The appeal of social media marketing might be to spend less money on campaigns, but CMOs across the spectrum in the U.S. are planning to increase their social spend next year. That means you can look forward to a lot more "social media gurus" in 2010, because most Chief Marketing Officers don't have any expectations for ROI next year either.

The study, conducted by social commerce company Bazaarvoice and the CMO Club, queried 133 CMOs in September from industries that include software, finance and insurance, travel and hospitality, media and publishing, consumer goods and retail. The survey found companies that tried out social in 2009 are planning to get more serious in 2010. Almost 3/4 of marketers who didn't attach revenue expectations to social media spending in 2009 will begin doing so in the coming year.

This year, only 36% of companies tracked the impact of social media on conversions, and only 22% on revenue. But about eight in ten (81%) survey respondents said they plan to spend up to 10% of their company's revenues on social media investments next year.

Reports from by GroupM, ZenithOptimedia and Magna Global have all come out recently saying that online ad spending is the only medium with expected growth for this year. And especially within that market, social is looking strong.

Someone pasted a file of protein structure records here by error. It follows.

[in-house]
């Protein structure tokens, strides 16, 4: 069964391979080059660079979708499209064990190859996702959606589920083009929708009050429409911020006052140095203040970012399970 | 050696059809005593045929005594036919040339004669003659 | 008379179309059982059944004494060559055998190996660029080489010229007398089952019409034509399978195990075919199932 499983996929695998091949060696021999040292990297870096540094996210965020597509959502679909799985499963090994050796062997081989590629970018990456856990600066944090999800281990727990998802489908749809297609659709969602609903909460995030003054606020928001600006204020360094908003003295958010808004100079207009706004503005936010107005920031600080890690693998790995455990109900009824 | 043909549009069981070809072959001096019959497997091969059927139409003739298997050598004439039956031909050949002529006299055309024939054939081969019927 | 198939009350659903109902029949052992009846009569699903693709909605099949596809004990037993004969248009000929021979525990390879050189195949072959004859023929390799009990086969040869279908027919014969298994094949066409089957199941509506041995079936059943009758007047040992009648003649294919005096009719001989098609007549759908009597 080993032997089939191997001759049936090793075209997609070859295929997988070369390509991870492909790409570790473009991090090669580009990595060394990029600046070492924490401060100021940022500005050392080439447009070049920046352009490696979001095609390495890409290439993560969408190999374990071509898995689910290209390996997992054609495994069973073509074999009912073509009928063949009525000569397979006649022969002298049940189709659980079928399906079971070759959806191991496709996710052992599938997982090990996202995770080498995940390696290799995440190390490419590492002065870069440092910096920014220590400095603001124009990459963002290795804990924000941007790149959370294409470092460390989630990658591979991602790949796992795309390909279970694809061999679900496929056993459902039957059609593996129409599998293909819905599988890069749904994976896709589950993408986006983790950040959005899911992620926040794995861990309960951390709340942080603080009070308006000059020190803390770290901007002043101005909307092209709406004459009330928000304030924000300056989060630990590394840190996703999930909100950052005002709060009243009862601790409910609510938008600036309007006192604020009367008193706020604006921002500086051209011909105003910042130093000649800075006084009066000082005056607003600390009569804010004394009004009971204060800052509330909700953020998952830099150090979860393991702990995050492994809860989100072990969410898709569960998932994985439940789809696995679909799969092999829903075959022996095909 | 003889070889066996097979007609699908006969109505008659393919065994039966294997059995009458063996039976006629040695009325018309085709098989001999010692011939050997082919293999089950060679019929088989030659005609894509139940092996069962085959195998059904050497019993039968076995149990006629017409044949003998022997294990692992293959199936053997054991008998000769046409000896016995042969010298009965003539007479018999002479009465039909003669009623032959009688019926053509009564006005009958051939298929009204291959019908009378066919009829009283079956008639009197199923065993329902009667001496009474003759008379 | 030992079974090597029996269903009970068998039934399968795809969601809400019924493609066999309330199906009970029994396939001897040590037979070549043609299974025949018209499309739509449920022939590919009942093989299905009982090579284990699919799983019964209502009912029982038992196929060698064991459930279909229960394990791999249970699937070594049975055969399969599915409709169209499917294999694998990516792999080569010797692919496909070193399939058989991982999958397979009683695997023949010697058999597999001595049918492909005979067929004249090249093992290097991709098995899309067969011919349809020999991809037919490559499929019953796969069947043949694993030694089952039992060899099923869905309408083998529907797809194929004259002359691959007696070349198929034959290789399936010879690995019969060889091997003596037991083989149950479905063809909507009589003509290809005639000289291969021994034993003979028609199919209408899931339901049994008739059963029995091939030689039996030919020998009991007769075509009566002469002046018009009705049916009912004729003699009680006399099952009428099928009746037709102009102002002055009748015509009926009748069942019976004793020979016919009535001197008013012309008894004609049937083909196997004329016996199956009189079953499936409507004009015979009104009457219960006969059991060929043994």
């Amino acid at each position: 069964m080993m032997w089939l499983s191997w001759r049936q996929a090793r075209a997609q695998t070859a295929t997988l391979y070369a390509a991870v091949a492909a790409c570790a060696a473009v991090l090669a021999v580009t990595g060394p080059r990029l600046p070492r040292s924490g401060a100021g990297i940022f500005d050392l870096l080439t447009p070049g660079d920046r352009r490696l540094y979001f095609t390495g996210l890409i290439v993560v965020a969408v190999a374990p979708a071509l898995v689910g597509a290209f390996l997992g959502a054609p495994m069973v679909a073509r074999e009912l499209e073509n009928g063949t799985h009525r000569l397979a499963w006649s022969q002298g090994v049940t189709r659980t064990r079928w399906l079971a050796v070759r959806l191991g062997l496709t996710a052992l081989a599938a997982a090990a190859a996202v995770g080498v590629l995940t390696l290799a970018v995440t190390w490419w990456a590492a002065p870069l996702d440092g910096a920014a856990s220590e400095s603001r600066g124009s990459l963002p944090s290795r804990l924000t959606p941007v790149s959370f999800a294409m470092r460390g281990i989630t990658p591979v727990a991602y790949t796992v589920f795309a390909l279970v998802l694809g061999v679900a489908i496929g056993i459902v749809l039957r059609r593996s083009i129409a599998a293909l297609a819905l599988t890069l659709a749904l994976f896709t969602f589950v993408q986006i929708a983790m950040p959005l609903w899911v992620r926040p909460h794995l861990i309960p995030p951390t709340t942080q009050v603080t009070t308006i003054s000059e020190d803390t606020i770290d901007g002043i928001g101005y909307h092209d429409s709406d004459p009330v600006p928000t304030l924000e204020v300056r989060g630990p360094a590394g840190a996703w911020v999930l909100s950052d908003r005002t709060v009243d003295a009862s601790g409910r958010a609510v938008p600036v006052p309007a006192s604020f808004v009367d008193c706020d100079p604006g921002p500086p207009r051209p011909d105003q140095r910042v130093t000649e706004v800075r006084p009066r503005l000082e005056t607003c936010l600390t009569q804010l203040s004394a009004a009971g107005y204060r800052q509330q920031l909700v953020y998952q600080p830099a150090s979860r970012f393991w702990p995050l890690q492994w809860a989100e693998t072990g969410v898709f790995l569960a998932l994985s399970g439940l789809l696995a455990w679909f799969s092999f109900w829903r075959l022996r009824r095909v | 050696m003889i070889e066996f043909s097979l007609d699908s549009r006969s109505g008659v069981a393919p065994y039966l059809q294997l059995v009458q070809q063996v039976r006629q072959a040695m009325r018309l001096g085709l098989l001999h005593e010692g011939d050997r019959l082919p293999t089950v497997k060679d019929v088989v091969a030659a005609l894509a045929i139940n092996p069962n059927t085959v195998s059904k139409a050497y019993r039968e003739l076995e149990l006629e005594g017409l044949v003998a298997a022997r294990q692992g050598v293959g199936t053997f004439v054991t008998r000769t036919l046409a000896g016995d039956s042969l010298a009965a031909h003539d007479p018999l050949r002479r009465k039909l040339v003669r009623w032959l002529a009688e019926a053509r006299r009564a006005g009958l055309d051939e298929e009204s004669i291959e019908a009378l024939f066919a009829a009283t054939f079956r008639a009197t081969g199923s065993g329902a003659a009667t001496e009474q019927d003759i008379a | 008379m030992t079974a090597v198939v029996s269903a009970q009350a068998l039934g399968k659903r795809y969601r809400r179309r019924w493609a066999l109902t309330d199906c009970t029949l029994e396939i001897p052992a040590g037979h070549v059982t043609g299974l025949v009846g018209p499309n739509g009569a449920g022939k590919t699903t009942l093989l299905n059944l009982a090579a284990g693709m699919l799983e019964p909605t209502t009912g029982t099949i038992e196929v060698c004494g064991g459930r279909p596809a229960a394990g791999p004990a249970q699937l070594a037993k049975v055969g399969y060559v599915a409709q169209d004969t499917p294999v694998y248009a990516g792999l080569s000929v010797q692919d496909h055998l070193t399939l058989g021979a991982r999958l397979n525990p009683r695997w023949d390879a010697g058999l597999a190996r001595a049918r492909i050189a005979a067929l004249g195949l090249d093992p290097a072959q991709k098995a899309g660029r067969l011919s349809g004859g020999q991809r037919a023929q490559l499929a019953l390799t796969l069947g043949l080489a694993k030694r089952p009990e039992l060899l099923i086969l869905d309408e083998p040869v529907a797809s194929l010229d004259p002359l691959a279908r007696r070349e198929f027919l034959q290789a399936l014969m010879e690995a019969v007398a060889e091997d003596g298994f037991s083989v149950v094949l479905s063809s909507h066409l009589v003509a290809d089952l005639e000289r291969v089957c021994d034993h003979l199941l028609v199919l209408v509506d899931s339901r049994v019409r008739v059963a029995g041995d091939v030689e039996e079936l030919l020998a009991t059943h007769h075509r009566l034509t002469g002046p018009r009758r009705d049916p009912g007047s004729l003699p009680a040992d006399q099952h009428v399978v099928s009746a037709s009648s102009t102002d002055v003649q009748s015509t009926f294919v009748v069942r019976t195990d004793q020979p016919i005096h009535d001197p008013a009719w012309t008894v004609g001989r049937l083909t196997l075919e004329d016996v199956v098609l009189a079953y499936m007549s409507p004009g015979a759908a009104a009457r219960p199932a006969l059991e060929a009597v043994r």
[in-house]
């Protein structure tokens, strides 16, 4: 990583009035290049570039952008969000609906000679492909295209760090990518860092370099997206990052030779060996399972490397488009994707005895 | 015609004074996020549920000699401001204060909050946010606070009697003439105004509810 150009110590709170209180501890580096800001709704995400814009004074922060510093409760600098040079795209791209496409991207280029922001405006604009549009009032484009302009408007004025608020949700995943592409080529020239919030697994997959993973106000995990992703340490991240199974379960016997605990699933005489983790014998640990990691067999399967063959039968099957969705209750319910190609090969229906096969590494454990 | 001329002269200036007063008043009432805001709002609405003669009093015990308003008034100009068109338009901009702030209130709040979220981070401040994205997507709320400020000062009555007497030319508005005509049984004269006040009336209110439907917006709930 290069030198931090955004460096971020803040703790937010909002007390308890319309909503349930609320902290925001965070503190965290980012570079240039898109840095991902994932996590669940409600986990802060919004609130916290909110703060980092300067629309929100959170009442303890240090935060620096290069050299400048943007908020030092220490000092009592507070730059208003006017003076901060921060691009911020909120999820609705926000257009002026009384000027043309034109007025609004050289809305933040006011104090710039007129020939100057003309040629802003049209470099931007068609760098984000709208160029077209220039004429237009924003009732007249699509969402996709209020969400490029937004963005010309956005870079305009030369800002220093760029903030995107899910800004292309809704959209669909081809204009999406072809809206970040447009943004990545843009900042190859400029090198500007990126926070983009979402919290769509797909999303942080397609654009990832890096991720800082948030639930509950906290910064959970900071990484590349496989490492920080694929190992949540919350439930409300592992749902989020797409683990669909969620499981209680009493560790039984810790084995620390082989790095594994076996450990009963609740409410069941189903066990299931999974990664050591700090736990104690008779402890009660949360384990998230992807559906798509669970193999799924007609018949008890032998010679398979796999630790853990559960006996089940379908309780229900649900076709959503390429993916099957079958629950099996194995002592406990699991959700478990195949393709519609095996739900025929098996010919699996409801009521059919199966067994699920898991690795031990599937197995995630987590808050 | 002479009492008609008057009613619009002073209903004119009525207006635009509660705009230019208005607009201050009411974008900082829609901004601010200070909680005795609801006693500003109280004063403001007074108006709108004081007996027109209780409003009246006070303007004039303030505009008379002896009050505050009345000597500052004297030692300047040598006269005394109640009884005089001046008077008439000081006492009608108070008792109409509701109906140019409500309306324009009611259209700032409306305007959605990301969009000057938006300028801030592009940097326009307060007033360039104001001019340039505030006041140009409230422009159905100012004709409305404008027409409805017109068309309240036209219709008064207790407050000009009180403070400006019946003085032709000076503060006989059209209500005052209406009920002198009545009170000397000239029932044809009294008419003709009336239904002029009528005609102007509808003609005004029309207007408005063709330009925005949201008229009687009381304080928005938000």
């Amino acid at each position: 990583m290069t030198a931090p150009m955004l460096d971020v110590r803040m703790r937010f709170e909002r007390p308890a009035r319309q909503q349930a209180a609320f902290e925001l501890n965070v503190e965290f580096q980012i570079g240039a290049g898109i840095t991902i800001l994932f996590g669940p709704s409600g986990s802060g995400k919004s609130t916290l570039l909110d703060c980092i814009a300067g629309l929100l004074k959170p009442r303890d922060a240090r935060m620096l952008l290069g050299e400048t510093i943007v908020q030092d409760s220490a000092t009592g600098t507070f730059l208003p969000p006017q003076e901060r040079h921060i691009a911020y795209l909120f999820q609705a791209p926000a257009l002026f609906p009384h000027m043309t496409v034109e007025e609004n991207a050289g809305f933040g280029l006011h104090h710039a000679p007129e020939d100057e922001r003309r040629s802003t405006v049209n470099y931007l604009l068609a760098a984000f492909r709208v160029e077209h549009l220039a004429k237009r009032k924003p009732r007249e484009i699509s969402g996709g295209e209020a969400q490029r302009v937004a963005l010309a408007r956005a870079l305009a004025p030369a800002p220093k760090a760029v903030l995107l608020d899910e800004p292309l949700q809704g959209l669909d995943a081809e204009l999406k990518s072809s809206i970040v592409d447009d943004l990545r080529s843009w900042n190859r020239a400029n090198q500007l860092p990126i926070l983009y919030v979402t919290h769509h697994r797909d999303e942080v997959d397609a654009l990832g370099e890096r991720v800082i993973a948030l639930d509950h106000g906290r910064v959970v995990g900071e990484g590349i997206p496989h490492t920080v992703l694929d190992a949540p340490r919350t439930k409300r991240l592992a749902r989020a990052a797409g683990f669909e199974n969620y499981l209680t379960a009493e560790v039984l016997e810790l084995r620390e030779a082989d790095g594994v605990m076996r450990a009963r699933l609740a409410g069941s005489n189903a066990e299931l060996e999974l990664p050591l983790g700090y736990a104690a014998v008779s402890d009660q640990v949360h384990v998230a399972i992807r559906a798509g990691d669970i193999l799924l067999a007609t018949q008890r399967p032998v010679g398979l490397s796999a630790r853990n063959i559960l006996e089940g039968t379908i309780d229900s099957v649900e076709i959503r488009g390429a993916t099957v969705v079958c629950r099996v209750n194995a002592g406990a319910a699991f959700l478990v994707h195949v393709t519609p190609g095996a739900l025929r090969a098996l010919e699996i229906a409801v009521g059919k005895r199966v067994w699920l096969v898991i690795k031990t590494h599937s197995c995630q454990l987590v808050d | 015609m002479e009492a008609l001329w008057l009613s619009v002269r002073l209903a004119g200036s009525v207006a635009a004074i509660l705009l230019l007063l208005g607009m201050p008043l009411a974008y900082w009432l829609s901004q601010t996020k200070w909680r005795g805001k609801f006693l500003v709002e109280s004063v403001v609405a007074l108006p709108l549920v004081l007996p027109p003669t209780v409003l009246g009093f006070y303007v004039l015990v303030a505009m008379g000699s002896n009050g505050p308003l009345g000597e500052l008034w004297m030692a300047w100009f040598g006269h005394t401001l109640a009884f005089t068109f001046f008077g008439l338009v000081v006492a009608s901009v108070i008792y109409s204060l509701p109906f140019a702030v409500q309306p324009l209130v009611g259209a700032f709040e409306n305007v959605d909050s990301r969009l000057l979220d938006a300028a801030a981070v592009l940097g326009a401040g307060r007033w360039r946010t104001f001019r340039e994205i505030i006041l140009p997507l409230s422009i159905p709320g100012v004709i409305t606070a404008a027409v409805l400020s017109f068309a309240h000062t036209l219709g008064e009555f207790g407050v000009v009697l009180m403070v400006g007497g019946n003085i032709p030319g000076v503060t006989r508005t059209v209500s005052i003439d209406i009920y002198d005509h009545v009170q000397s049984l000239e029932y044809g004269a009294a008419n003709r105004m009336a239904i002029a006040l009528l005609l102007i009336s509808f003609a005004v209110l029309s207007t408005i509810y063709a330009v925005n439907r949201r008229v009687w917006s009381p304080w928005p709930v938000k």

It's interesting to see that marketers think they have to grow their budget to grow their returns in social, but they are still having trouble quantifying their output in the space.

About half of those surveyed are unsure about their returns on using social tools like Twitter, LinkedIn and industry blogs. But that doesn't mean they don't want more for 2010. 

Earlier in the life of social media, companies didn't know what to expect from the medium. Back in 2007, it may have been more predictable that ROI wasn't a concern. But as the medium matures, companies have to remember that social is not a cure all for growing business. And unless you know what to expect coming out, there's no end to what you can put in.

That said, companies are getting smarter about tracking their moves in social. It should come as good news that many respondents are tracking social media metrics. Ninety percent of respondents said they track site traffic, while more than eight in 10 said they keep track of page views (85%) and their number of fans (83%). But more importantly, 80% of CMOs use customer insights to shape executive decision-making and 90% of survey respondents use customer stories and product suggestions to shape their brand’s product or services.

Meghan Keane

Published 11 December, 2009 by Meghan Keane

Based in New York, Meghan Keane is US Editor of Econsultancy. You can follow her on Twitter: @keanesian.

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